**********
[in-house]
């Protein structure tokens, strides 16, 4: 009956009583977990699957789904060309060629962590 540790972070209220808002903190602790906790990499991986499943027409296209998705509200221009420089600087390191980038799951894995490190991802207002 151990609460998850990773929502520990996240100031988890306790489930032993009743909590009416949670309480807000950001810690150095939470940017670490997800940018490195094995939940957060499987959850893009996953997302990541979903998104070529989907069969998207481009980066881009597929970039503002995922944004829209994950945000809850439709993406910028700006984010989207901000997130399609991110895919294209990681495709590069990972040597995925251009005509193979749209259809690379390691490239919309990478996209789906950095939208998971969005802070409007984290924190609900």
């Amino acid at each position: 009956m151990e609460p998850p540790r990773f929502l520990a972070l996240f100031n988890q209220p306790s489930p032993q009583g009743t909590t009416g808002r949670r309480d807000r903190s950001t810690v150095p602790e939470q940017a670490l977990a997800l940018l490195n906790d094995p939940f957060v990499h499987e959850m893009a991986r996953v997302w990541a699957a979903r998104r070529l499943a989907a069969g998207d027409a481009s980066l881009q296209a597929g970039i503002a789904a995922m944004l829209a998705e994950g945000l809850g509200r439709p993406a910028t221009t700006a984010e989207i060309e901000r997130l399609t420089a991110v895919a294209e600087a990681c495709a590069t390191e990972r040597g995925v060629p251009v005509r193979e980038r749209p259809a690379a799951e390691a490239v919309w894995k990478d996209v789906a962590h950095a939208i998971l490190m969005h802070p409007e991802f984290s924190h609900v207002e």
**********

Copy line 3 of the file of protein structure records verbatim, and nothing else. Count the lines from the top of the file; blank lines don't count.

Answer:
């Amino acid at each position: 009956m151990e609460p998850p540790r990773f929502l520990a972070l996240f100031n988890q209220p306790s489930p032993q009583g009743t909590t009416g808002r949670r309480d807000r903190s950001t810690v150095p602790e939470q940017a670490l977990a997800l940018l490195n906790d094995p939940f957060v990499h499987e959850m893009a991986r996953v997302w990541a699957a979903r998104r070529l499943a989907a069969g998207d027409a481009s980066l881009q296209a597929g970039i503002a789904a995922m944004l829209a998705e994950g945000l809850g509200r439709p993406a910028t221009t700006a984010e989207i060309e901000r997130l399609t420089a991110v895919a294209e600087a990681c495709a590069t390191e990972r040597g995925v060629p251009v005509r193979e980038r749209p259809a690379a799951e390691a490239v919309w894995k990478d996209v789906a962590h950095a939208i998971l490190m969005h802070p409007e991802f984290s924190h609900v207002e």